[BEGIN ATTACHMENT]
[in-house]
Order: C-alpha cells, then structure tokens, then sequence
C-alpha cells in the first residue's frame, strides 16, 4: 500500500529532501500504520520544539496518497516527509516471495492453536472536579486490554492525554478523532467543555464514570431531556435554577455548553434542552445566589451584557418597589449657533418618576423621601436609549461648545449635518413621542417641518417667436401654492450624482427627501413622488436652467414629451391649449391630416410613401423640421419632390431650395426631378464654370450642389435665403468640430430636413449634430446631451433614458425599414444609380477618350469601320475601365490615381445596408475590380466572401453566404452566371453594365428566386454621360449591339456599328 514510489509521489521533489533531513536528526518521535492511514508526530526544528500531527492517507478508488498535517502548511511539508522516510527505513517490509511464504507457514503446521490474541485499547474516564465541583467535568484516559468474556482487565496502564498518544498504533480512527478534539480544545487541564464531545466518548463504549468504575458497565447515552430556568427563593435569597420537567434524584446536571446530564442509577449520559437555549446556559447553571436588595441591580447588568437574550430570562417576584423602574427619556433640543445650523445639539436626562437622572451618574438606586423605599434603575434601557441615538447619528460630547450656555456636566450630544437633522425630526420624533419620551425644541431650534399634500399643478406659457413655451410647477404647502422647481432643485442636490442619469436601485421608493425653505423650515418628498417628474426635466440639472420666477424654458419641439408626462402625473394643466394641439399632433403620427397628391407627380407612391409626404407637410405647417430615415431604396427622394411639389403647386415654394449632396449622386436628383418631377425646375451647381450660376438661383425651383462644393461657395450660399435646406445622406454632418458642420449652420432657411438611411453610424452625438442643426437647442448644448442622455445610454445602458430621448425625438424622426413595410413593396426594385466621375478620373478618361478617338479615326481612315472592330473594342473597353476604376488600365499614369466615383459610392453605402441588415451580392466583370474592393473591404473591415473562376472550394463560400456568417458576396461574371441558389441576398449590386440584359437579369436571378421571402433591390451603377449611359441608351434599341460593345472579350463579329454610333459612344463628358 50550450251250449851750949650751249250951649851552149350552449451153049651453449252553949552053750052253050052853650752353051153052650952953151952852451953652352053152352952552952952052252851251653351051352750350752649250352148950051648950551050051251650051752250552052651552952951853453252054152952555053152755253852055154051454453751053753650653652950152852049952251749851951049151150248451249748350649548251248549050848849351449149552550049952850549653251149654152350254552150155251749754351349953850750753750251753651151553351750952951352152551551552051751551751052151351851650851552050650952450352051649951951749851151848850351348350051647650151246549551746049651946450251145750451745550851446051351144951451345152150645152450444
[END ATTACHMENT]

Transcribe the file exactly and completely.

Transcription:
[in-house]
Order: C-alpha cells, then structure tokens, then sequence
C-alpha cells in the first residue's frame, strides 16, 4: 500500500529532501500504520520544539496518497516527509516471495492453536472536579486490554492525554478523532467543555464514570431531556435554577455548553434542552445566589451584557418597589449657533418618576423621601436609549461648545449635518413621542417641518417667436401654492450624482427627501413622488436652467414629451391649449391630416410613401423640421419632390431650395426631378464654370450642389435665403468640430430636413449634430446631451433614458425599414444609380477618350469601320475601365490615381445596408475590380466572401453566404452566371453594365428566386454621360449591339456599328 514510489509521489521533489533531513536528526518521535492511514508526530526544528500531527492517507478508488498535517502548511511539508522516510527505513517490509511464504507457514503446521490474541485499547474516564465541583467535568484516559468474556482487565496502564498518544498504533480512527478534539480544545487541564464531545466518548463504549468504575458497565447515552430556568427563593435569597420537567434524584446536571446530564442509577449520559437555549446556559447553571436588595441591580447588568437574550430570562417576584423602574427619556433640543445650523445639539436626562437622572451618574438606586423605599434603575434601557441615538447619528460630547450656555456636566450630544437633522425630526420624533419620551425644541431650534399634500399643478406659457413655451410647477404647502422647481432643485442636490442619469436601485421608493425653505423650515418628498417628474426635466440639472420666477424654458419641439408626462402625473394643466394641439399632433403620427397628391407627380407612391409626404407637410405647417430615415431604396427622394411639389403647386415654394449632396449622386436628383418631377425646375451647381450660376438661383425651383462644393461657395450660399435646406445622406454632418458642420449652420432657411438611411453610424452625438442643426437647442448644448442622455445610454445602458430621448425625438424622426413595410413593396426594385466621375478620373478618361478617338479615326481612315472592330473594342473597353476604376488600365499614369466615383459610392453605402441588415451580392466583370474592393473591404473591415473562376472550394463560400456568417458576396461574371441558389441576398449590386440584359437579369436571378421571402433591390451603377449611359441608351434599341460593345472579350463579329454610333459612344463628358 50550450251250449851750949650751249250951649851552149350552449451153049651453449252553949552053750052253050052853650752353051153052650952953151952852451953652352053152352952552952952052252851251653351051352750350752649250352148950051648950551050051251650051752250552052651552952951853453252054152952555053152755253852055154051454453751053753650653652950152852049952251749851951049151150248451249748350649548251248549050848849351449149552550049952850549653251149654152350254552150155251749754351349953850750753750251753651151553351750952951352152551551552051751551751052151351851650851552050650952450352051649951951749851151848850351348350051647650151246549551746049651946450251145750451745550851446051351144951451345152150645152450444